I ran into one other problem here where my user did not have permission to run the restore command. Luckily, I had an admin login to SSMS so I could grant myself that permission in msdb:
GRANT EXECUTE ON dbo.rds_restore_database to [myusername]
The restore command returns a Task ID, which you can use to monitor the progress of the restore:
exec msdb.dbo.rds_task_status @task_id = 8
10

The strange error

So to the real issue I ran into after figuring out all this stuff! When I ran, I got an error, with this interesting message:
RESTORE requires MAXTRANSFERSIZE=1048576 but 65536 was specified.
RESTORE FILELIST is terminating abnormally.
Aborted the task because of a task failure or a concurrent RESTORE_DB request.
Invalid attempt to read when no data is present.
Some Googling showed that the Transact SQL restore command does indeed have a MAXTRANSFERSIZE parameter. Sadly, the AWS rds_restore_database procedure doesn’t, and there is no way to modify what it does internally.

What didn’t work

My first attempt was to issue the backup command with a specified MAXTRANSFERSIZE parameter, and then use that .bak file instead to restore. In fact I tried 3 versions: the original command, with no value, and the two mentioned in the error message, 1048576 and 65536. All these failed with the same message.
I also tried changing the minor version of the RDS instance to SQL Server 2014 SP2 (using a new Instance), hoping maybe this was a bug fixed in SP2. Nope.
Next, I changed the version of my source database to SP2, and did the backup again. Same result.
I tried backing up and restoring from my instance to an S3 bucket, and that worked (more on the restoring below).
I logged a ticket in the forums, which got one response, but I had already tried that and it didn’t help.

What worked

I finally randomly figured out what the problem might be, and it turns out I was right. The source database had a FILESTREAM group (which wasn’t even in use). So I removed it, and then redid the backup. Now my restore worked flawlessly! It turned out that the error message had pretty much nothing to do with the real problem!

Gotcha with the name of the MDF

I did run into one more gotcha, after the restore command made it past the initial error. It failed a few minutes later saying that dbname.mdf was already in use. I already had a database named dbname, and it had gotten the default filenames dbname.mdf and dbname.ldf for the transaction log. Even though I specified a different database name for the restore, the original backed up database had also use dbname.mdf. So if you want to restore two copies of the database, with two different names, you can’t. You would need to, at the source, detach, copy, rename and attach the renamed mdf and ldf files to a new database, and then back them up with their new filenames. It seems like that could be fixed with the restore command! You will run into the same issue of backing up from an RDS instance to a S3 bucket, and then trying to restore that backup to the same instance and a different DB name, not possible.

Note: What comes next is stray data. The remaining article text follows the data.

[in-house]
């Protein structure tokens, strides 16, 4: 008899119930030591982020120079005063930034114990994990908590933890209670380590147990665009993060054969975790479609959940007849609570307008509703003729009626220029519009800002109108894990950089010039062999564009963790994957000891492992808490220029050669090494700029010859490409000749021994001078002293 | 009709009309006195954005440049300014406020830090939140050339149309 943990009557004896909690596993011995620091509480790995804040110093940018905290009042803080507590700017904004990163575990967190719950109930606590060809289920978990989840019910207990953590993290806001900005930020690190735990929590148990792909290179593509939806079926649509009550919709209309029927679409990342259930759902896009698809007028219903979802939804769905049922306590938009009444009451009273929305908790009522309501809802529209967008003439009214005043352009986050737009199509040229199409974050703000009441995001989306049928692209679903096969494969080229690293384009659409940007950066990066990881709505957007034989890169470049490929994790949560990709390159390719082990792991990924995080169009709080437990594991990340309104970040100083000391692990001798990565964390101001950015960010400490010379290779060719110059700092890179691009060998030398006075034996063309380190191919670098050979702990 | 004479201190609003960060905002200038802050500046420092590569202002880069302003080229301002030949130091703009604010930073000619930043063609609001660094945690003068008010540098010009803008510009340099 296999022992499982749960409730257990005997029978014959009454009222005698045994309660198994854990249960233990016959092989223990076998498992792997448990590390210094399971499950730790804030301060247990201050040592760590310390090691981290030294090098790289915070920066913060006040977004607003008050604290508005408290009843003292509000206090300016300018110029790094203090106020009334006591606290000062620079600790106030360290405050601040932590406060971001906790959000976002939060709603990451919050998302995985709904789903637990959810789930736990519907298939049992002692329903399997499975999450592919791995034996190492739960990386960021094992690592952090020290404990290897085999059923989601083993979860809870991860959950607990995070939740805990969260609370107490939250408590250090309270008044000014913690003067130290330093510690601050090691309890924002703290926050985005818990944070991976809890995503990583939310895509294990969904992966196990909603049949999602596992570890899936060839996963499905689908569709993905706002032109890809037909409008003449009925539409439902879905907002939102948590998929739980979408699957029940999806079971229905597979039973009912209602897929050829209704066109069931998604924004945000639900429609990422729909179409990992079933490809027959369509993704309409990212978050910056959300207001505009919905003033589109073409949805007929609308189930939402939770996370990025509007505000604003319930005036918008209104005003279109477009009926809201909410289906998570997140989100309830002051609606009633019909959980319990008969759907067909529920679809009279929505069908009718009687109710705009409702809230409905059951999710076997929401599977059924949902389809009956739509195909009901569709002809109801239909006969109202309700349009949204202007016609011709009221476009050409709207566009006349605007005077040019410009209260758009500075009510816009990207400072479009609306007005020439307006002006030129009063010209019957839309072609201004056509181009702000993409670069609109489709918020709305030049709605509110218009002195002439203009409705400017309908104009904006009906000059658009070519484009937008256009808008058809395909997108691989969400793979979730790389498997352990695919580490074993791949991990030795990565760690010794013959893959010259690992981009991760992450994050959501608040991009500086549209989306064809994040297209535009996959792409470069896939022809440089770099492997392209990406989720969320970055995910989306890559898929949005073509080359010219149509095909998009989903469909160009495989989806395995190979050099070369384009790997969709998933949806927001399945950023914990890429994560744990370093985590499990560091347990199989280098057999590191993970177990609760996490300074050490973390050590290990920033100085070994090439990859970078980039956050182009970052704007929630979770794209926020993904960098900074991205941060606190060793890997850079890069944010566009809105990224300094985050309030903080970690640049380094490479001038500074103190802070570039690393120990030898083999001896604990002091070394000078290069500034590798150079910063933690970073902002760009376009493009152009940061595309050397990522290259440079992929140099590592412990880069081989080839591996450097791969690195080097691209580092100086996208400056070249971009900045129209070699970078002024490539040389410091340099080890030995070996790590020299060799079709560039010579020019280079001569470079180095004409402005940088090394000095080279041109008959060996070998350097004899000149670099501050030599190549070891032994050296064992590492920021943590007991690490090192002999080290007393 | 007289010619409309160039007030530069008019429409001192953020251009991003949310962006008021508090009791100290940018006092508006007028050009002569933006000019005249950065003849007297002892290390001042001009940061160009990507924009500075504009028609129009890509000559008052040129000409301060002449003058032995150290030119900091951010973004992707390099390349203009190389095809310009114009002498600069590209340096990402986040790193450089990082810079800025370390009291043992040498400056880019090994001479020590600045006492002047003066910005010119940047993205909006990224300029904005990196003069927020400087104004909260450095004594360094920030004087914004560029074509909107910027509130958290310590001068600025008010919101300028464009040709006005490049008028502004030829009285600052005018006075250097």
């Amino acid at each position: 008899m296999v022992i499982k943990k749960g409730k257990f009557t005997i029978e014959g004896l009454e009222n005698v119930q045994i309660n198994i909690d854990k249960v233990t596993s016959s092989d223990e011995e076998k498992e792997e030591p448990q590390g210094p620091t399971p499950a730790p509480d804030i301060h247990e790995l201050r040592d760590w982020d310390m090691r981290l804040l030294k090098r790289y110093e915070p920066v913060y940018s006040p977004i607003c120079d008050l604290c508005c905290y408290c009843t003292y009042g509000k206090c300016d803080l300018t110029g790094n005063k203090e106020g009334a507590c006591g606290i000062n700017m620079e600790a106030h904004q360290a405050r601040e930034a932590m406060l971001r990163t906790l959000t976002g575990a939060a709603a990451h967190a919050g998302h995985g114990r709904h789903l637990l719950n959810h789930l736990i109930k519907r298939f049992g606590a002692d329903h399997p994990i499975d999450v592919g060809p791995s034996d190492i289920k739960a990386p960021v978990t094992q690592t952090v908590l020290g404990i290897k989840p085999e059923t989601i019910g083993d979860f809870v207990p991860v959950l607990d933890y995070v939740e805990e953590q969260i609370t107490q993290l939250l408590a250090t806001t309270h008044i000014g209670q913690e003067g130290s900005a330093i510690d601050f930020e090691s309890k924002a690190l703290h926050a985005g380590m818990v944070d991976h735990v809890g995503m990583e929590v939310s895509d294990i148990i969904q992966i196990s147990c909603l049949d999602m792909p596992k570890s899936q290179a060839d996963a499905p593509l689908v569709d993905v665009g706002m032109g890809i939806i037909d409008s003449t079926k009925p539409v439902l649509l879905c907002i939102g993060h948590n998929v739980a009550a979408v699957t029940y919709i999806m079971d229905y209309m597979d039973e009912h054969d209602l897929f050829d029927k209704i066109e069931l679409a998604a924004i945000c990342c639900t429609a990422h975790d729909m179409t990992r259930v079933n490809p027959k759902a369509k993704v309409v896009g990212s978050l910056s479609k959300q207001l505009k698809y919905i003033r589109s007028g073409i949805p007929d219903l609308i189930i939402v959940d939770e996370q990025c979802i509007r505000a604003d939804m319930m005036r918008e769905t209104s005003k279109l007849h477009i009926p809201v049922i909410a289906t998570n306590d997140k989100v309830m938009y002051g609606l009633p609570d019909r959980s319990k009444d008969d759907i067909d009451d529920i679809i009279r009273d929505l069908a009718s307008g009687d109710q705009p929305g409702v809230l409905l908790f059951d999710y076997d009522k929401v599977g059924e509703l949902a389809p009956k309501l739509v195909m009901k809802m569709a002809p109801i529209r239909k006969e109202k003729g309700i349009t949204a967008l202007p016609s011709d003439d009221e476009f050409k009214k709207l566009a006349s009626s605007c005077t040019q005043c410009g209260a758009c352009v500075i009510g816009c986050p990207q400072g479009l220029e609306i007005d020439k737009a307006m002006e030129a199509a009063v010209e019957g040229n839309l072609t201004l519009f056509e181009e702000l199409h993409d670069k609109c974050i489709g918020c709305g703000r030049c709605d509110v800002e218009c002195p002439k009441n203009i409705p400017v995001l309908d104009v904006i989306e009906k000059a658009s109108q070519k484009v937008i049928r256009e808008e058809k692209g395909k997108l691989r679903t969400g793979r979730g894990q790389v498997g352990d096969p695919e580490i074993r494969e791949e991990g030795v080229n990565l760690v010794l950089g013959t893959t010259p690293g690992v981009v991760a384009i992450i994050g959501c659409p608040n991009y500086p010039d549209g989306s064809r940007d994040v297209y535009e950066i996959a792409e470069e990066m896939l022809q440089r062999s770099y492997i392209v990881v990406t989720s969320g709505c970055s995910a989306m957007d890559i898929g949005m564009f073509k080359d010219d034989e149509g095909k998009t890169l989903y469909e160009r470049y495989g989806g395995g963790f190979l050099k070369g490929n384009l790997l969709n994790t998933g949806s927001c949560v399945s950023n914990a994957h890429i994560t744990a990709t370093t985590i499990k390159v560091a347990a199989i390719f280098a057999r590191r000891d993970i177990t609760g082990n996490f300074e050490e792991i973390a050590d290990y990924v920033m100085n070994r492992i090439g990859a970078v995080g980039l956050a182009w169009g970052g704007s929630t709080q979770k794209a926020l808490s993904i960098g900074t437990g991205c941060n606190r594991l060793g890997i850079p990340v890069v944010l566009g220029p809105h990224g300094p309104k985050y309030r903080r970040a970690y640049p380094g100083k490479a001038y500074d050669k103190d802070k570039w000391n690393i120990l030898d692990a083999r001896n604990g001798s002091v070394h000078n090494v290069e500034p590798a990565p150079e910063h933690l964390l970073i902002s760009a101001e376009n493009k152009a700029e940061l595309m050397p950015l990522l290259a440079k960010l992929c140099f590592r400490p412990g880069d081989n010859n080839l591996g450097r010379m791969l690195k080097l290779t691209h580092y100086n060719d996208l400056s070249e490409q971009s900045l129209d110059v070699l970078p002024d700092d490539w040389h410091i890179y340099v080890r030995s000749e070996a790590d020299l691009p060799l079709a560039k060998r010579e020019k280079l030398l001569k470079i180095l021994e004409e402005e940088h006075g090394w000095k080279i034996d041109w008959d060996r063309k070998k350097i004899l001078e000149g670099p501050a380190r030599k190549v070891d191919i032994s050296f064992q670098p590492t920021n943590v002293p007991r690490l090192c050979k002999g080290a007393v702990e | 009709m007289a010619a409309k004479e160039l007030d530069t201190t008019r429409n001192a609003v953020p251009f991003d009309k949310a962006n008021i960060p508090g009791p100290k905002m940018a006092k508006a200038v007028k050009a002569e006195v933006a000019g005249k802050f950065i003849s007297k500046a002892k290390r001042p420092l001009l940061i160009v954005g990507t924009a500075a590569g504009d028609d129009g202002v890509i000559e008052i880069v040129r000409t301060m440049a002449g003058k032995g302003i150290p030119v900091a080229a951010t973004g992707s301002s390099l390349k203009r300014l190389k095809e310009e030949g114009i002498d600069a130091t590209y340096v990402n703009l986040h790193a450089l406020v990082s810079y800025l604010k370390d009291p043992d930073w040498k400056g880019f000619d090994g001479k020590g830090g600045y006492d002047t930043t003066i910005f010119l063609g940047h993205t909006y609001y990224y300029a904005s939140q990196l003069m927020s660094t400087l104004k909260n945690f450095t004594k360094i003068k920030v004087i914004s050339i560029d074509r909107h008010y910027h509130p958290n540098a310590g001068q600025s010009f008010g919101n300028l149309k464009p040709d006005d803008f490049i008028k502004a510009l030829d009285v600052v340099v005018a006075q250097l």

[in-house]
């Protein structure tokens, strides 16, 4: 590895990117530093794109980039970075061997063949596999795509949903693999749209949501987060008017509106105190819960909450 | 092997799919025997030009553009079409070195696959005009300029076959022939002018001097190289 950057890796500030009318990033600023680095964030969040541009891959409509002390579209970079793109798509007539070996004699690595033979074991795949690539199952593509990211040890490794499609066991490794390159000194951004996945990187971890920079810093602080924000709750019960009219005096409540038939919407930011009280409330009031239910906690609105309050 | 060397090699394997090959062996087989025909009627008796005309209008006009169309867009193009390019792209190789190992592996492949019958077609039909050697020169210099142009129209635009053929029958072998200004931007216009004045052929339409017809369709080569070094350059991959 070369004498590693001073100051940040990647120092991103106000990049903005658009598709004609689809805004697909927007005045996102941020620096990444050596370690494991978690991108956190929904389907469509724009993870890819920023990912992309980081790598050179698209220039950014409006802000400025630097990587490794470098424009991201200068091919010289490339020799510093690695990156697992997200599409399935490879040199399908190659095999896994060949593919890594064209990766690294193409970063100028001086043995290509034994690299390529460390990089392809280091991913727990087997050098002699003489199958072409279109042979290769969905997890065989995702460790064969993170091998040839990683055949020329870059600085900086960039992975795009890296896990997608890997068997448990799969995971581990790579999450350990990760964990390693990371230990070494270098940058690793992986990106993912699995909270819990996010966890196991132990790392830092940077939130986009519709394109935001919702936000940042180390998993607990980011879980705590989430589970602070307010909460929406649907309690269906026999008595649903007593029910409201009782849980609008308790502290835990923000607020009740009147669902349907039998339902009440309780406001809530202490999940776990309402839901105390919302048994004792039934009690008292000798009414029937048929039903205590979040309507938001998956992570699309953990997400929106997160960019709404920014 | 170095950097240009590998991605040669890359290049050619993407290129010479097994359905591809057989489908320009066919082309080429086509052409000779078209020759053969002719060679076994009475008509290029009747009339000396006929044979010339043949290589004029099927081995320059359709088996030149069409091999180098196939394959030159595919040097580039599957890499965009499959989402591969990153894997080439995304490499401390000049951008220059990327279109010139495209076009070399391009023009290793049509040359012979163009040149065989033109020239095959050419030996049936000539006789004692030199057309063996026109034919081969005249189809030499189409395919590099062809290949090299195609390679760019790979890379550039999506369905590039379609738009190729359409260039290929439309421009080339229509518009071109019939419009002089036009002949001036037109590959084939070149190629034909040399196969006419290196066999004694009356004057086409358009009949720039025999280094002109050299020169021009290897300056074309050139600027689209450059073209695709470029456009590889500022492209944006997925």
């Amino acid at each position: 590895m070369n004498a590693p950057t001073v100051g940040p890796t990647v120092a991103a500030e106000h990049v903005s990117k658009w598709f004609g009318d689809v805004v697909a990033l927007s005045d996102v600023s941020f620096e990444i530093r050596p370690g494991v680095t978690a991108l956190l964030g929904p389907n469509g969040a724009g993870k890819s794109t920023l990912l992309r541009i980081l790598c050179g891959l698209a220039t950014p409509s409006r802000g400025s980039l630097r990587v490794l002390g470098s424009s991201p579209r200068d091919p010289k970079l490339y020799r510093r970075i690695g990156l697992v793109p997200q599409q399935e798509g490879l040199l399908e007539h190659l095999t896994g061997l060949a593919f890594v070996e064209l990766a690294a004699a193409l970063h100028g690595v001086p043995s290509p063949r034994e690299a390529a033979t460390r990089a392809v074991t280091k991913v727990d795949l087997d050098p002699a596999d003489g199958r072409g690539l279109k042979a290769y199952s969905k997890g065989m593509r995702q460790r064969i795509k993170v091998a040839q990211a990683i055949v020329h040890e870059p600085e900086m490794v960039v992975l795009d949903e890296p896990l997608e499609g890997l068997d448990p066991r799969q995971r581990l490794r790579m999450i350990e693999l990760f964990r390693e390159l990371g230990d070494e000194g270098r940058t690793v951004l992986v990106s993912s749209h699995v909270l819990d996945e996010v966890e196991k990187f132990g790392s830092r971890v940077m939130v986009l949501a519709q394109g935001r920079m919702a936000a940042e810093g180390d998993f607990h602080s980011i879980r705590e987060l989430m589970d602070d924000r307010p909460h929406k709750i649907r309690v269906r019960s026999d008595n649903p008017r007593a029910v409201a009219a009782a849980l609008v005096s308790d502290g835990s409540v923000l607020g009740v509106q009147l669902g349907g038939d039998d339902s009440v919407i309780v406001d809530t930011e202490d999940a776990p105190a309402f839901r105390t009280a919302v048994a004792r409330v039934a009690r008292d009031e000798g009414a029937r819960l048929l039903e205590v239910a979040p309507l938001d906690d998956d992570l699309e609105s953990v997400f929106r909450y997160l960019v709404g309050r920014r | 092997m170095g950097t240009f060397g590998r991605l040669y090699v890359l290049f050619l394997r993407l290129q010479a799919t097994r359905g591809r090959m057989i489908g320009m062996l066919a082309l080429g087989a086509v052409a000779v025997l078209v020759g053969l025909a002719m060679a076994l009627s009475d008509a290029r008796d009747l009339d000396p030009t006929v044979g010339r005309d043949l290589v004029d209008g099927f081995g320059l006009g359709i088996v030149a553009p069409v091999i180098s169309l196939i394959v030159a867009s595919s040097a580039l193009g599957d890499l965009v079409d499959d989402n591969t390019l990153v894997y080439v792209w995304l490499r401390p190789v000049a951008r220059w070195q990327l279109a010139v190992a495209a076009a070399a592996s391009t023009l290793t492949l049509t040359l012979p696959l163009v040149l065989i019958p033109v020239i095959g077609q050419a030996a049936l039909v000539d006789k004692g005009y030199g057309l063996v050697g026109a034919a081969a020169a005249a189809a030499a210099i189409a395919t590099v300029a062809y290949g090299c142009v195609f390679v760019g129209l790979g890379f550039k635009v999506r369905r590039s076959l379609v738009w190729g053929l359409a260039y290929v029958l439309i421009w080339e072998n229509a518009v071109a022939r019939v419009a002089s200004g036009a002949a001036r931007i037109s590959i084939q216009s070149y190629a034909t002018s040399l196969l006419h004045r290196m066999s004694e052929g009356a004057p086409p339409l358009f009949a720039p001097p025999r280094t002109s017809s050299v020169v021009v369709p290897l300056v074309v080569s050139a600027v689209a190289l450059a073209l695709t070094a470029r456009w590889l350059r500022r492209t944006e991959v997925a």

Gotcha with the user names

Finally, I ran into the usual issue with transferring a DB from one SQL Server to another… the good old login/user mismatch. I ended up making the db Admin account the DBO of the restored database, then deleting the original user that was DBO from that database. Then I created a login for that user, and made it the DBO of the restored database. Always a pain! But not specific to RDS.

Final thoughts

After jumping through hoops, I was finally able to restore a regular MSSQL backup to RDS, which is a welcome addition to the powerful features of RDS. The RDS command could use some better error handling and flexibility. I hope having all this info in one place will save you some time should you go this route.
At Trailhead we have tried all kinds of approaches to moving data between on premise and cloud (Azure DB, Azure VM and AWS) versions of SQL Server, if this is something you are struggling with, we can help!
 

Contact Trailhead Now >